First published in 1990, The Ethnographic Imagination explores how sociologists use literary and rhetorical conventions to convey their findings and arguments, and to 'persuade' their colleagues and students of the authenticity of their accounts. Looking at selected sociological texts in the light of contemporary social theory, the author analyses how their arguments are constructed and illustrated, and gives many new insights into the literary convention of realism and factual accounts.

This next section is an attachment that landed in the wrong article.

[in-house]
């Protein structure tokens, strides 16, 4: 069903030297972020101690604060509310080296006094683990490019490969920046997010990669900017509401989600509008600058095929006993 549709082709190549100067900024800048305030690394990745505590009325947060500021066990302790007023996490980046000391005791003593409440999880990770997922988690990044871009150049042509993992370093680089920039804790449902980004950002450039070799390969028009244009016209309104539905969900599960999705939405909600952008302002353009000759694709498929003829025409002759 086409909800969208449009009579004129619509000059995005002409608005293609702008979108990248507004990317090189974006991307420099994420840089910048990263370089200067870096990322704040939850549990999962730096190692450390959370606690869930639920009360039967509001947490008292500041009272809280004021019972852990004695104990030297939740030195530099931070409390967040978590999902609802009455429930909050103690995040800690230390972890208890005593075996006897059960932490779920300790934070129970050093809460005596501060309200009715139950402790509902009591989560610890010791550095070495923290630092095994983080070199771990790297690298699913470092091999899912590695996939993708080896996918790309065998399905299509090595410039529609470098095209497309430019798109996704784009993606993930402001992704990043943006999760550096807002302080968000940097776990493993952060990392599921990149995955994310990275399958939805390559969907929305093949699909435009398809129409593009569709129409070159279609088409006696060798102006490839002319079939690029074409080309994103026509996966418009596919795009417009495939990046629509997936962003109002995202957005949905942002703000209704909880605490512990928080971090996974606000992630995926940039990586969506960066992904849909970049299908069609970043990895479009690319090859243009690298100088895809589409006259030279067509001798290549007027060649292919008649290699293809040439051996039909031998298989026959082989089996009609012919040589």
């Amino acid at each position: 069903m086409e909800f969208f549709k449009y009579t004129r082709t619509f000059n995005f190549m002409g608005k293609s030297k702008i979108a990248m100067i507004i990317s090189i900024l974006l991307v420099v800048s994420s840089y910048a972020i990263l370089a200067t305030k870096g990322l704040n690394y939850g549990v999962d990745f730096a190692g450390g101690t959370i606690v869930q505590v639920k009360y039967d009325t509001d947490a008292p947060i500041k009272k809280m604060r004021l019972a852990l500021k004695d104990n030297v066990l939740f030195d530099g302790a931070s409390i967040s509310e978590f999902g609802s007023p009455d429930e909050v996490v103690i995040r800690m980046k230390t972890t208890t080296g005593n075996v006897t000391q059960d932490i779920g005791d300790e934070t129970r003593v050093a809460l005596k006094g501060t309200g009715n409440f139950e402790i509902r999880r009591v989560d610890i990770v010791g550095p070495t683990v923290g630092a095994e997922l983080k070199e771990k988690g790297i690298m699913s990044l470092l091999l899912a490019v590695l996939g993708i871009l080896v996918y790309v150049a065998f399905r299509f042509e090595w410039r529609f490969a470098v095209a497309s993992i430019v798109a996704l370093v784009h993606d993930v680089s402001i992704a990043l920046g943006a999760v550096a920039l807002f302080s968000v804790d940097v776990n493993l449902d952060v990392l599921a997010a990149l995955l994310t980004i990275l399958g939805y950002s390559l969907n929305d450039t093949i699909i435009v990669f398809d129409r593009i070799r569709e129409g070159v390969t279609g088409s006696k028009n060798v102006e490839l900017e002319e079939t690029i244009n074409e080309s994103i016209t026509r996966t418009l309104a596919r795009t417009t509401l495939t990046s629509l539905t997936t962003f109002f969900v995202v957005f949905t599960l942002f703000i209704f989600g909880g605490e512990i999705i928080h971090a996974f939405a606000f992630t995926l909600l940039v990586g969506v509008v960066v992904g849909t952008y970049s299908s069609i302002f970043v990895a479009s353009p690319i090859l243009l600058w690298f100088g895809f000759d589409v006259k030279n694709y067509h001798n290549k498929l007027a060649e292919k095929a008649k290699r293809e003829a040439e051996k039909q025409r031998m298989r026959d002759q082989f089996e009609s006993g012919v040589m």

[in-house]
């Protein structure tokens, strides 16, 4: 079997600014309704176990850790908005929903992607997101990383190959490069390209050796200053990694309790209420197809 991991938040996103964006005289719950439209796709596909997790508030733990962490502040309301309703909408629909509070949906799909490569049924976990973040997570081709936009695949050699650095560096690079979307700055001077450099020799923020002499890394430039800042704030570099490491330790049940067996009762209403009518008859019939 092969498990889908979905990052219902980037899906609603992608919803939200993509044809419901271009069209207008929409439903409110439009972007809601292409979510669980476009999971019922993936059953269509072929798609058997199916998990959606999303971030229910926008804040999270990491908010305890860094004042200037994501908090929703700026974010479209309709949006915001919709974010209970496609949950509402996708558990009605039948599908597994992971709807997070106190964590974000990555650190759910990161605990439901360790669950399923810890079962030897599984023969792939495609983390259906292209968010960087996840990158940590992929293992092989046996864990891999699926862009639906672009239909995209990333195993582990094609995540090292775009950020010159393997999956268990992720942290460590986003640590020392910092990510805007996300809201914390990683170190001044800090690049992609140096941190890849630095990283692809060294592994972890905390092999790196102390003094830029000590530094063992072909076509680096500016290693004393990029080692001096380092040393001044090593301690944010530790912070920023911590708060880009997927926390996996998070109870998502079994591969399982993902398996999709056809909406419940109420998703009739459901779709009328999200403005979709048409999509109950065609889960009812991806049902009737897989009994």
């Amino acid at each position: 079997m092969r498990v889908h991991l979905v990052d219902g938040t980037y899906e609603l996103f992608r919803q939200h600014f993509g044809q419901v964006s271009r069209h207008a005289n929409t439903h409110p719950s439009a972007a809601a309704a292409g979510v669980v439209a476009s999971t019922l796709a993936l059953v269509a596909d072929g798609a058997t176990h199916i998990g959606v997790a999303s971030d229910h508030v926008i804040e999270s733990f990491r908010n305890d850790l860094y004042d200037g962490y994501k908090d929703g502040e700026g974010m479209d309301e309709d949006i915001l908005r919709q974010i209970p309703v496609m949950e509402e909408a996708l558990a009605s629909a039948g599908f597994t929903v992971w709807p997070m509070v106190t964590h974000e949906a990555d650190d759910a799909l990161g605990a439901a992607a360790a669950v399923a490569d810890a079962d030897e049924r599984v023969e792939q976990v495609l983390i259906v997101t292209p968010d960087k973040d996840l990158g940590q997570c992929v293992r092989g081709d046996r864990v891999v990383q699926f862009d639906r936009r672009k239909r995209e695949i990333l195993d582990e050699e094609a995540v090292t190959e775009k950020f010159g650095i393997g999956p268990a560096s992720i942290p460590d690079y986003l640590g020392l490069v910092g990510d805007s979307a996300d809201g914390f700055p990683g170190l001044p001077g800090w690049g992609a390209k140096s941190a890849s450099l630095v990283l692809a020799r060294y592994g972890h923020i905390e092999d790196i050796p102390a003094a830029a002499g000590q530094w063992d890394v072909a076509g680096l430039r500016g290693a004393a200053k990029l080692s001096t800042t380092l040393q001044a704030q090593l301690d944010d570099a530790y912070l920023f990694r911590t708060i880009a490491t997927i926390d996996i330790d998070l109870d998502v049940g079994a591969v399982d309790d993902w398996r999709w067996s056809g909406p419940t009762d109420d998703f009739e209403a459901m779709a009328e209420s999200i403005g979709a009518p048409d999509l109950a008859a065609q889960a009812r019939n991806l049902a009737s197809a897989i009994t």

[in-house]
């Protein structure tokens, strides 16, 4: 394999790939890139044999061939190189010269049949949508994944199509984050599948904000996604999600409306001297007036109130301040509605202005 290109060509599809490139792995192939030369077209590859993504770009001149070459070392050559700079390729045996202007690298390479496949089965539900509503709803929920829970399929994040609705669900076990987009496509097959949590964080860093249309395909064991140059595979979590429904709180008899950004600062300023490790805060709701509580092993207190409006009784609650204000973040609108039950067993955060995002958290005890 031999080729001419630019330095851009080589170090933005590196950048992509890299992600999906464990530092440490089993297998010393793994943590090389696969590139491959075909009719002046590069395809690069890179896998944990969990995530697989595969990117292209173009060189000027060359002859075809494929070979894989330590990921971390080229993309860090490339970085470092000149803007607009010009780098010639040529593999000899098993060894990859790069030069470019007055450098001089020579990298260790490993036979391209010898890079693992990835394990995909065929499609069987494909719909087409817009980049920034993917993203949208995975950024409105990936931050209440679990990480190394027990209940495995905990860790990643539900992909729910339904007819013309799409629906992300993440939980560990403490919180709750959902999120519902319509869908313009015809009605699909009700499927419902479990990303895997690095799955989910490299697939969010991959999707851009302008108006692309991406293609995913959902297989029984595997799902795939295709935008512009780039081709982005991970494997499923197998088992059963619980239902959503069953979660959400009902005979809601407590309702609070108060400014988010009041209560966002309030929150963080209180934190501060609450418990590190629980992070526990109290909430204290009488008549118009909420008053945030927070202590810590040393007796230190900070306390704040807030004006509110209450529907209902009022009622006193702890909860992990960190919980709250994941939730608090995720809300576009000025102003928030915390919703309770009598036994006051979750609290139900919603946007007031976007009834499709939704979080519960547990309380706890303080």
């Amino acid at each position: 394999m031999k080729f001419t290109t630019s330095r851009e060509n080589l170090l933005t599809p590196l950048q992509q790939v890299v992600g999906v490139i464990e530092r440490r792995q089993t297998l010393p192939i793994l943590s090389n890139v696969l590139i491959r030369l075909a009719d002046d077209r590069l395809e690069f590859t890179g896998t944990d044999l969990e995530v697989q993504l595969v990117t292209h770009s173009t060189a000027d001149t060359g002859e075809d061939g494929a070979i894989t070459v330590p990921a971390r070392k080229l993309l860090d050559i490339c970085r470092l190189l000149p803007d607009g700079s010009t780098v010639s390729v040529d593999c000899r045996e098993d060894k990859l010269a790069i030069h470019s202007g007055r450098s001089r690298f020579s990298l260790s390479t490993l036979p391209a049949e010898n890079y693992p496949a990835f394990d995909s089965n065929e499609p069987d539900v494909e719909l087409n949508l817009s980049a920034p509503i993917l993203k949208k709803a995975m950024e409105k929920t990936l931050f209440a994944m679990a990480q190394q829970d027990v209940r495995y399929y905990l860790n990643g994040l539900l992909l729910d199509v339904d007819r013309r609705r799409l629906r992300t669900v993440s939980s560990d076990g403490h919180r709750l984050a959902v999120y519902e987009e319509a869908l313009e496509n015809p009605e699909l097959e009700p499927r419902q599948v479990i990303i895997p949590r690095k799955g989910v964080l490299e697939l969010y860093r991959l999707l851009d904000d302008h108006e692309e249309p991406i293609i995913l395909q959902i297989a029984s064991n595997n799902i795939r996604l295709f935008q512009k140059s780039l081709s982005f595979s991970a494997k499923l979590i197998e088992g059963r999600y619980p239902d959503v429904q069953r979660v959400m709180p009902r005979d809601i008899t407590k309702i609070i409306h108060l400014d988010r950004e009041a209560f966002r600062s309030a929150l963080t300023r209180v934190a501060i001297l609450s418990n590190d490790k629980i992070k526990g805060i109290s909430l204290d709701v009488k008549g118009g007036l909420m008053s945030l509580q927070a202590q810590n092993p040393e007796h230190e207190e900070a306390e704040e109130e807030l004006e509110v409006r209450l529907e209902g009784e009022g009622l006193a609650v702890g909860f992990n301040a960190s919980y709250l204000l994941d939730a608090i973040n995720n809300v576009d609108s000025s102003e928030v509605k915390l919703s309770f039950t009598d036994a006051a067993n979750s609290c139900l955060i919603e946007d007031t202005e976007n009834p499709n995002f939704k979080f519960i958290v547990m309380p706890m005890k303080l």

Table of Contents
1. Introduction: ethnography as method and as genre 2.Ethnography and the poetics of sociology 3. Ethnography and the poetics of authoritative accounts 4. Ethnography and the representation of reality 5. Voices in the text: exemplars and the poetics of ethnography 6. Narrative and the represnetation of social action 7. Character and type: the textual construction of actors 8. Difference, distance, and irony 9. Conclusion: textual possibilities